Vieques, Puerto Rico CNN  — 

Looking down into the undisturbed black water during a new moon, tiny pinpoints of light sparkle back, almost like a star field below matches the star field above.

Each paddle stroke creates a tear-drop glow, and the water’s rippling crests glimmer in the darkness.

Splashing your paddling mate is hard to resist. When you do, you’ll see that after the initial powerful glow, individual dinoflagellates will continue to fire for about 10 seconds, creating intermittent sparkles.

These tiny sparkles lead to some wondrous, drug-free hand staring.

This dazzling, trippy travel wonder is Mosquito Bay, the brightest bioluminescent bay in the world. It’s on the Puerto Rican island of Vieques, seven miles off the southeast coast of Puerto Rico’s main island.

Tranquil Vieques suffered extensive damage from Hurricane Maria in 2017, and some destruction has not been repaired. But Mosquito Bay itself has more than recovered.

“Guides and researchers say it is glowing better than ever,” according to Mark Martin of the conservation group Vieques Island Trust.

Dinoflagellates in the water create an eerie bioluminescence.

Bay bounces back

Abe Velasquez runs a tour company on Vieques offering snorkeling and bioluminescent bay kayaking tours.

Velasquez lost his own home in the storm and stopped doing bay tours for nearly nine months after Maria because the glowing dinoflagellate population had plummeted. (A dinoflagellate is a one-celled aquatic organism with plant and animal characteristics).

But now he says the bay is “a lot brighter” than it was before Maria.

Pyrodinium bahamense is the dinoflagellate responsible for the bioluminescence of Mosquito Bay. As the name implies, the tiny organisms are present in the Bahamas and throughout the Caribbean, but they usually aren’t concentrated enough to catch the notice of humans.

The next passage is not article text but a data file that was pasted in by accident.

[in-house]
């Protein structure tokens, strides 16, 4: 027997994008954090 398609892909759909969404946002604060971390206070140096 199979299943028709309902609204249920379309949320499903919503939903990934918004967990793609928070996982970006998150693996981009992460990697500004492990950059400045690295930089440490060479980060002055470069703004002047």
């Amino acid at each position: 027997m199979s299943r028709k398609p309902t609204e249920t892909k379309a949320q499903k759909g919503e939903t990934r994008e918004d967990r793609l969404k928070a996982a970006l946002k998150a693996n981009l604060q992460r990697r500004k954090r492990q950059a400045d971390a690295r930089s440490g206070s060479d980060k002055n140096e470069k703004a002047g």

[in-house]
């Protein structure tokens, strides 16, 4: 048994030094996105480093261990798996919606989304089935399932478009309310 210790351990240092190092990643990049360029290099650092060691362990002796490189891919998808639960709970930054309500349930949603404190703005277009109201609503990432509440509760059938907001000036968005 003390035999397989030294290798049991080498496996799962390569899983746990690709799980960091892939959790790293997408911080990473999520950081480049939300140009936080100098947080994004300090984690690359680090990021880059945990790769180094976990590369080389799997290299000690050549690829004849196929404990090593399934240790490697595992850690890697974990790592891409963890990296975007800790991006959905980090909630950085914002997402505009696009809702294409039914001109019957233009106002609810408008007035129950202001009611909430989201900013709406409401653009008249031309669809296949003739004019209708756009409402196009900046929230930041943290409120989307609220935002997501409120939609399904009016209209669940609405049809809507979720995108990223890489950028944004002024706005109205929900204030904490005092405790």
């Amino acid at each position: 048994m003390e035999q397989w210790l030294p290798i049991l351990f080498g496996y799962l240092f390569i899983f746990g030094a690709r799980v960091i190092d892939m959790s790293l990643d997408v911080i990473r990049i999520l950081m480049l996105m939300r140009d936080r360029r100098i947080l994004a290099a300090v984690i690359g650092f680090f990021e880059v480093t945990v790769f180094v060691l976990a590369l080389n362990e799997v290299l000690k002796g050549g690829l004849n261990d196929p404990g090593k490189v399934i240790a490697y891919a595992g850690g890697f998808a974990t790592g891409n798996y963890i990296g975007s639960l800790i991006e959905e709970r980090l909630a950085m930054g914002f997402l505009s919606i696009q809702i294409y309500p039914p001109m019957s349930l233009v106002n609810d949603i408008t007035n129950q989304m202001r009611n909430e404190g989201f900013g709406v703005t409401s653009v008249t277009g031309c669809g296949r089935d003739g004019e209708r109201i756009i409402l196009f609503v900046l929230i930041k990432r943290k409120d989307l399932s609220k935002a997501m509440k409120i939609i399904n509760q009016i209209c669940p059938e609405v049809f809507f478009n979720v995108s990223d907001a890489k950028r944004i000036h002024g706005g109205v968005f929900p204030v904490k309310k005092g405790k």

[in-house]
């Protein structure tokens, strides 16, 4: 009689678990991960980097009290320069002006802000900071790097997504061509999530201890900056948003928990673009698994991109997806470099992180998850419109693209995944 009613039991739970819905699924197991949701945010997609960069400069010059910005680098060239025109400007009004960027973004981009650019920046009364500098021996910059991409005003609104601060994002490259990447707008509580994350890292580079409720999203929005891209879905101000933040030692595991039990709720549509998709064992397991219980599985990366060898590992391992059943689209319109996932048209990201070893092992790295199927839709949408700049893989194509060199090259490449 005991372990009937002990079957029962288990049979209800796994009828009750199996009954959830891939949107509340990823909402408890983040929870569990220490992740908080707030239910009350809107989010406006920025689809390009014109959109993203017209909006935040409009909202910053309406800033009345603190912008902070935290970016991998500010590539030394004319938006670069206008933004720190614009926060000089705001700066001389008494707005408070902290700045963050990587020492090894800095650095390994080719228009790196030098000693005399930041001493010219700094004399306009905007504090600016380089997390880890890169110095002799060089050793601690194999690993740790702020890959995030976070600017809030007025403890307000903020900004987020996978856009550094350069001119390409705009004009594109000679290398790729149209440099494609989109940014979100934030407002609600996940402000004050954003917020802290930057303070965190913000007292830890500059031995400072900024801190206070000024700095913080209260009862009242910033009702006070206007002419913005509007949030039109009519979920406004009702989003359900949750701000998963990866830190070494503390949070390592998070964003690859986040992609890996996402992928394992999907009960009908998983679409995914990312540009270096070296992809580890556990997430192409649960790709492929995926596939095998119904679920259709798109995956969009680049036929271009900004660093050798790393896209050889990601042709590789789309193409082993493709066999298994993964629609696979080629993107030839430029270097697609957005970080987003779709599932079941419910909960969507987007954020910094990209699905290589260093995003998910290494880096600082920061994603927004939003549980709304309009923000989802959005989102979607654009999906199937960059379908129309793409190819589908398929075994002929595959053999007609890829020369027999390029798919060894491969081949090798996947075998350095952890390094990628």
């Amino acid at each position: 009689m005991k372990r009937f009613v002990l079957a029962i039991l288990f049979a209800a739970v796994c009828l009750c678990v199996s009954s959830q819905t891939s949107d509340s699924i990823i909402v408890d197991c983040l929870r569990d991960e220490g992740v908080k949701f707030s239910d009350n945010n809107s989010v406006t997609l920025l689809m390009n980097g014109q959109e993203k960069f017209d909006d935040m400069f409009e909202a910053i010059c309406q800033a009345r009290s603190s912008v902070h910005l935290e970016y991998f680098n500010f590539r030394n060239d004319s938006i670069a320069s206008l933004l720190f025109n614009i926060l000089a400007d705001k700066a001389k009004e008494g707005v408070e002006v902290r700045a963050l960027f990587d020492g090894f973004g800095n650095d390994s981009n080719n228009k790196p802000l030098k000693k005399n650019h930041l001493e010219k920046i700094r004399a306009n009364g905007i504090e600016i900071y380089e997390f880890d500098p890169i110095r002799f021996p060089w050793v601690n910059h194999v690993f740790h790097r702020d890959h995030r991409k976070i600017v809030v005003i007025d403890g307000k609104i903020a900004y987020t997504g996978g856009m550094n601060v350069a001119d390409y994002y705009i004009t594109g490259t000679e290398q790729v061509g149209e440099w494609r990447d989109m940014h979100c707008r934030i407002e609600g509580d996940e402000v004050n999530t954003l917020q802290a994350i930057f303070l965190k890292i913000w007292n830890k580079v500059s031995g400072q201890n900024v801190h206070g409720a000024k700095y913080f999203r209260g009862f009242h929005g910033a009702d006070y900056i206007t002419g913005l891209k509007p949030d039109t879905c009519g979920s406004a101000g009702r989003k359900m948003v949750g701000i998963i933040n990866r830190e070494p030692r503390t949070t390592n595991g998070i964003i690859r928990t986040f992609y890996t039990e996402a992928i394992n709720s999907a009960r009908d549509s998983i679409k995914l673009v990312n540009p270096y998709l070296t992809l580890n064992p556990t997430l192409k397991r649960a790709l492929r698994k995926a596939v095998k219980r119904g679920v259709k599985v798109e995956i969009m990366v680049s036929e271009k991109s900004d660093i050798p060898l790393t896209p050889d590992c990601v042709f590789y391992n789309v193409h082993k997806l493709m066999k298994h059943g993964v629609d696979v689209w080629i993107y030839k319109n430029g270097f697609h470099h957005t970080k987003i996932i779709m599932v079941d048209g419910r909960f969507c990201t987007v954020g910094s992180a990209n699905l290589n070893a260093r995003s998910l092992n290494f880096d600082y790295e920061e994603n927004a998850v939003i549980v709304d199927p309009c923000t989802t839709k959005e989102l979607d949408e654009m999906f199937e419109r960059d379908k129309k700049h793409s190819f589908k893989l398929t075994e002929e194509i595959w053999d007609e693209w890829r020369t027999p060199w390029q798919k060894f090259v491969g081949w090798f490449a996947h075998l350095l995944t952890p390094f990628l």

Samples show that in 2017 there were in the range of 100,000 dinoflagellates per liter in Mosquito Bay, a time when the bay was already known as the brightest in the world.

The population dropped off through the end of 2017 after Maria, but numbers began to bounce back and spiked to nearly 600,000 Pyrodinium bahamense per liter in June 2018. The concentration has come back down, but levels are still higher than before Hurricane Maria.

Agitating the water causes the tiny organisms to glow.

The bay’s best show

A range of outfitters, including Velasquez’s company Abe’s Snorkeling and Bio Bay Tours and JAK Water Sports, offer Mosquito Bay kayaking tours for about $50 a person.

Swimming in the water is prohibited to avoid exposing dinoflagellates to harmful human urine, but you can dip your hands in to create glowing swirls and splashes.

The brightness is relative to how much you agitate the water. A harder stroke produces more light. An overcast new moon is optimal for seeing the bioluminescence.

Paddling near the mangroves on a dark, moonless night, large glowing zigzag patterns appear and disappear in the water as fish dart to escape approaching kayaks.

Nurse sharks, rays and even manatees are sometimes in the bay – outlined by eerie, glowing sparkles.

Guides say Mosquito Bay is not named after the bloodsucking insect but after a pirate ship called El Mosquito. Repellent without the harmful chemical DEET seems to keep insects away.

Vieques is also home to a range of peaceful beaches.

Attractions across the island

While Vieques has two small towns, Isabel Segunda in the north and Esparanza in the south, the island is mostly undeveloped.

For decades, Vieques served as a bombing range for the US Navy for practice and testing. After years of protests in Vieques, as well as significant demonstrations in New York and elsewhere, the bombing ended in 2003.

The former bombing range was converted to a wildlife refuge that covers half the island. The refuge is open to visitors during the day and is home to some spectacular beaches.

One option is La Chiva, an excellent beach for snorkeling with a small cay you can swim to. Playa Caracas is another easily accessible, beautiful white sand beach. If you’d prefer black sand, they have that, too, at Playa Negra.

Horses roam freely throughout the island.

Some are truly wild, but many are domesticated, owned, free-range horses. The waters contain many aquatic animals including sea turtles. On land they have iguanas and mongooses (but no snakes because of the mongooses).

Getting to Vieques can be an additional adventure. Regular puddle-jumper flights are available from San Juan and a few closer locations on Puerto Rico.

The more inexpensive option is to arrive by ferry – with passenger-only and vehicle service available.

Motion sickness sufferers, pick your poison: a slower lilting ferry or a quicker bobbing plane. Either way, what you’ll find on Vieques is well worth the journey.